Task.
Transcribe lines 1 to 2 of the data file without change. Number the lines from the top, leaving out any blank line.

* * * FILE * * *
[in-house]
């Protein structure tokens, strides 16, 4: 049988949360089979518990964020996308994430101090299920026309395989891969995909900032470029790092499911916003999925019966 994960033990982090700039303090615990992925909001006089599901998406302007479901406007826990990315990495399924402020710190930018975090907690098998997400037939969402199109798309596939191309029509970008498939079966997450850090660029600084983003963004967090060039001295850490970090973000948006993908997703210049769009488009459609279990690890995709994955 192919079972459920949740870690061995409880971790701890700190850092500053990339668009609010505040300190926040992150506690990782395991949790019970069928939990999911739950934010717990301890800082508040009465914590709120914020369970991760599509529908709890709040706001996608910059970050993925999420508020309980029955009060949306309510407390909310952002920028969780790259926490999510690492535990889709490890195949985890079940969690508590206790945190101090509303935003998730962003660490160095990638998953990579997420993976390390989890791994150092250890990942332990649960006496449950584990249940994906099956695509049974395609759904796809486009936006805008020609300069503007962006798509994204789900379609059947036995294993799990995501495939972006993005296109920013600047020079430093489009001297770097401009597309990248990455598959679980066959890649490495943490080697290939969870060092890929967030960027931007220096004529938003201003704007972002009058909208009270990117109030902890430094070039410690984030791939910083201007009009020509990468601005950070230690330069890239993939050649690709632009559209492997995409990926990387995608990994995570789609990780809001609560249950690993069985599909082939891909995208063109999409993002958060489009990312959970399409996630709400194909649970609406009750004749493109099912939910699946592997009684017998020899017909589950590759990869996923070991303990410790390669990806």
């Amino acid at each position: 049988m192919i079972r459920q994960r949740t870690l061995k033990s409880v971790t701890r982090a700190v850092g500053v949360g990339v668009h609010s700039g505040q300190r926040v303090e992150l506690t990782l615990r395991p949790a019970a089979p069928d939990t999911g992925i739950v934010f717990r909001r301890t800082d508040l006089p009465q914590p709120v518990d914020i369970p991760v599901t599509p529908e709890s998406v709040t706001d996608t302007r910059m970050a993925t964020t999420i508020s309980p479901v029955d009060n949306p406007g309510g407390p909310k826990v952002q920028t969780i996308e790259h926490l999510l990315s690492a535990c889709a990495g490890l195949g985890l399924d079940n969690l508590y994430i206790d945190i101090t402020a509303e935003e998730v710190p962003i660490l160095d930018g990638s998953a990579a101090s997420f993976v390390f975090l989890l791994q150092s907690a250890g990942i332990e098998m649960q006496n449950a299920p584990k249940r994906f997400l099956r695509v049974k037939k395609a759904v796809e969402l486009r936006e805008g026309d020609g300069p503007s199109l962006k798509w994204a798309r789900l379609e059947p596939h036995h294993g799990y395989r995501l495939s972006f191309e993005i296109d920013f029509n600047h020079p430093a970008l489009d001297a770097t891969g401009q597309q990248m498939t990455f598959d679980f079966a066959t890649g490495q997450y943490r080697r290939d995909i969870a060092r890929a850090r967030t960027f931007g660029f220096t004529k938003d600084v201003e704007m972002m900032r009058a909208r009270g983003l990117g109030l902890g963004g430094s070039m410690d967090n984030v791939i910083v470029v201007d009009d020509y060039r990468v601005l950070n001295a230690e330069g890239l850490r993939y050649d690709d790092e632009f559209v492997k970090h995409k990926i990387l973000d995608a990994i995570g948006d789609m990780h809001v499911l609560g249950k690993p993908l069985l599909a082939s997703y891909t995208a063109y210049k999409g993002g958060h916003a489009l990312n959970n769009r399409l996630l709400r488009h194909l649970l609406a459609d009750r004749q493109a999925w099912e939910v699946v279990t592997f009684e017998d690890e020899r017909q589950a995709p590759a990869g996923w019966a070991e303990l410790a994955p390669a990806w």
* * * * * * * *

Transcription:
[in-house]
């Protein structure tokens, strides 16, 4: 049988949360089979518990964020996308994430101090299920026309395989891969995909900032470029790092499911916003999925019966 994960033990982090700039303090615990992925909001006089599901998406302007479901406007826990990315990495399924402020710190930018975090907690098998997400037939969402199109798309596939191309029509970008498939079966997450850090660029600084983003963004967090060039001295850490970090973000948006993908997703210049769009488009459609279990690890995709994955 192919079972459920949740870690061995409880971790701890700190850092500053990339668009609010505040300190926040992150506690990782395991949790019970069928939990999911739950934010717990301890800082508040009465914590709120914020369970991760599509529908709890709040706001996608910059970050993925999420508020309980029955009060949306309510407390909310952002920028969780790259926490999510690492535990889709490890195949985890079940969690508590206790945190101090509303935003998730962003660490160095990638998953990579997420993976390390989890791994150092250890990942332990649960006496449950584990249940994906099956695509049974395609759904796809486009936006805008020609300069503007962006798509994204789900379609059947036995294993799990995501495939972006993005296109920013600047020079430093489009001297770097401009597309990248990455598959679980066959890649490495943490080697290939969870060092890929967030960027931007220096004529938003201003704007972002009058909208009270990117109030902890430094070039410690984030791939910083201007009009020509990468601005950070230690330069890239993939050649690709632009559209492997995409990926990387995608990994995570789609990780809001609560249950690993069985599909082939891909995208063109999409993002958060489009990312959970399409996630709400194909649970609406009750004749493109099912939910699946592997009684017998020899017909589950590759990869996923070991303990410790390669990806």